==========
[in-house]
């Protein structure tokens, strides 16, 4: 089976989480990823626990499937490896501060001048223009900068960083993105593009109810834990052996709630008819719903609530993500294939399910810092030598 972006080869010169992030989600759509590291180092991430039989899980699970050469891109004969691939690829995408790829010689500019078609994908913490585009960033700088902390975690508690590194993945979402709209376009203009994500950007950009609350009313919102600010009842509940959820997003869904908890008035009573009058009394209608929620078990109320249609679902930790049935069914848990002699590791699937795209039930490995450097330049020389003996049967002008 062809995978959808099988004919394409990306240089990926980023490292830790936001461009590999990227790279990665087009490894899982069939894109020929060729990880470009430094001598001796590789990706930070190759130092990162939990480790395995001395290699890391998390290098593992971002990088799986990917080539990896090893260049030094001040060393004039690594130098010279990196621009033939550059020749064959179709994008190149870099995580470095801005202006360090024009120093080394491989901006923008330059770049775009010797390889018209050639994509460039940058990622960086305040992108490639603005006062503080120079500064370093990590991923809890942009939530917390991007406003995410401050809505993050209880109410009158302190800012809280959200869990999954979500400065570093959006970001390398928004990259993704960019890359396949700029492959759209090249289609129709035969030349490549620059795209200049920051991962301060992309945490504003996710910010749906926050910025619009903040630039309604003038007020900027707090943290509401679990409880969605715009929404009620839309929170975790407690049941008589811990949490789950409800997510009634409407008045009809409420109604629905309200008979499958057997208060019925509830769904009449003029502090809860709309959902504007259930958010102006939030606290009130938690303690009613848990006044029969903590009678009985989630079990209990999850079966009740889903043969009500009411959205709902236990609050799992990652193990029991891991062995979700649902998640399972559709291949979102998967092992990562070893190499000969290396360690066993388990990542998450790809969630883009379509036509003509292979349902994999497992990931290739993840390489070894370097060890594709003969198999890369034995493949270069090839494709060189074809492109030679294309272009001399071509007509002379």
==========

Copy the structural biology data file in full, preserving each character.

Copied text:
[in-house]
């Protein structure tokens, strides 16, 4: 089976989480990823626990499937490896501060001048223009900068960083993105593009109810834990052996709630008819719903609530993500294939399910810092030598 972006080869010169992030989600759509590291180092991430039989899980699970050469891109004969691939690829995408790829010689500019078609994908913490585009960033700088902390975690508690590194993945979402709209376009203009994500950007950009609350009313919102600010009842509940959820997003869904908890008035009573009058009394209608929620078990109320249609679902930790049935069914848990002699590791699937795209039930490995450097330049020389003996049967002008 062809995978959808099988004919394409990306240089990926980023490292830790936001461009590999990227790279990665087009490894899982069939894109020929060729990880470009430094001598001796590789990706930070190759130092990162939990480790395995001395290699890391998390290098593992971002990088799986990917080539990896090893260049030094001040060393004039690594130098010279990196621009033939550059020749064959179709994008190149870099995580470095801005202006360090024009120093080394491989901006923008330059770049775009010797390889018209050639994509460039940058990622960086305040992108490639603005006062503080120079500064370093990590991923809890942009939530917390991007406003995410401050809505993050209880109410009158302190800012809280959200869990999954979500400065570093959006970001390398928004990259993704960019890359396949700029492959759209090249289609129709035969030349490549620059795209200049920051991962301060992309945490504003996710910010749906926050910025619009903040630039309604003038007020900027707090943290509401679990409880969605715009929404009620839309929170975790407690049941008589811990949490789950409800997510009634409407008045009809409420109604629905309200008979499958057997208060019925509830769904009449003029502090809860709309959902504007259930958010102006939030606290009130938690303690009613848990006044029969903590009678009985989630079990209990999850079966009740889903043969009500009411959205709902236990609050799992990652193990029991891991062995979700649902998640399972559709291949979102998967092992990562070893190499000969290396360690066993388990990542998450790809969630883009379509036509003509292979349902994999497992990931290739993840390489070894370097060890594709003969198999890369034995493949270069090839494709060189074809492109030679294309272009001399071509007509002379």